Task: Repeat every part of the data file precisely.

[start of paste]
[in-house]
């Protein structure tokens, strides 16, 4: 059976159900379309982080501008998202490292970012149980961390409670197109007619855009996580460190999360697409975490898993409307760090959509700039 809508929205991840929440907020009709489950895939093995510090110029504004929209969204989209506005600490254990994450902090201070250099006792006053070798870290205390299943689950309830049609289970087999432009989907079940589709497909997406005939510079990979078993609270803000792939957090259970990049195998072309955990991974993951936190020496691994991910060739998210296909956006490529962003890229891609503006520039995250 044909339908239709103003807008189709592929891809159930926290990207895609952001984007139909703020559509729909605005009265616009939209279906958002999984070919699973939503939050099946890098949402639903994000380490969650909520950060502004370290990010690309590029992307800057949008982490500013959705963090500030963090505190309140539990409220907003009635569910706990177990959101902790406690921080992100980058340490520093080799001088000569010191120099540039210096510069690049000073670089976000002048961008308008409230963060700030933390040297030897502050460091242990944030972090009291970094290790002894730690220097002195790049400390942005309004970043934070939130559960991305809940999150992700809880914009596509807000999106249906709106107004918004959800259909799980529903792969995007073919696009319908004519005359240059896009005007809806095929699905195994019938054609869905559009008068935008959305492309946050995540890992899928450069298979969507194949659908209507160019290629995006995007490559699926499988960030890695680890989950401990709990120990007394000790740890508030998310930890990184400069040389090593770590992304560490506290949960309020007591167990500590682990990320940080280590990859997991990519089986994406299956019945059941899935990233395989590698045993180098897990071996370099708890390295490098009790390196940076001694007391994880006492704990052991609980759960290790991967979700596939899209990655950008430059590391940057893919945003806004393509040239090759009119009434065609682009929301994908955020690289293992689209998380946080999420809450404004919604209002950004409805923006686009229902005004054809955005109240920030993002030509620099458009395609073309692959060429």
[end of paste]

[in-house]
């Protein structure tokens, strides 16, 4: 059976159900379309982080501008998202490292970012149980961390409670197109007619855009996580460190999360697409975490898993409307760090959509700039 809508929205991840929440907020009709489950895939093995510090110029504004929209969204989209506005600490254990994450902090201070250099006792006053070798870290205390299943689950309830049609289970087999432009989907079940589709497909997406005939510079990979078993609270803000792939957090259970990049195998072309955990991974993951936190020496691994991910060739998210296909956006490529962003890229891609503006520039995250 044909339908239709103003807008189709592929891809159930926290990207895609952001984007139909703020559509729909605005009265616009939209279906958002999984070919699973939503939050099946890098949402639903994000380490969650909520950060502004370290990010690309590029992307800057949008982490500013959705963090500030963090505190309140539990409220907003009635569910706990177990959101902790406690921080992100980058340490520093080799001088000569010191120099540039210096510069690049000073670089976000002048961008308008409230963060700030933390040297030897502050460091242990944030972090009291970094290790002894730690220097002195790049400390942005309004970043934070939130559960991305809940999150992700809880914009596509807000999106249906709106107004918004959800259909799980529903792969995007073919696009319908004519005359240059896009005007809806095929699905195994019938054609869905559009008068935008959305492309946050995540890992899928450069298979969507194949659908209507160019290629995006995007490559699926499988960030890695680890989950401990709990120990007394000790740890508030998310930890990184400069040389090593770590992304560490506290949960309020007591167990500590682990990320940080280590990859997991990519089986994406299956019945059941899935990233395989590698045993180098897990071996370099708890390295490098009790390196940076001694007391994880006492704990052991609980759960290790991967979700596939899209990655950008430059590391940057893919945003806004393509040239090759009119009434065609682009929301994908955020690289293992689209998380946080999420809450404004919604209002950004409805923006686009229902005004054809955005109240920030993002030509620099458009395609073309692959060429």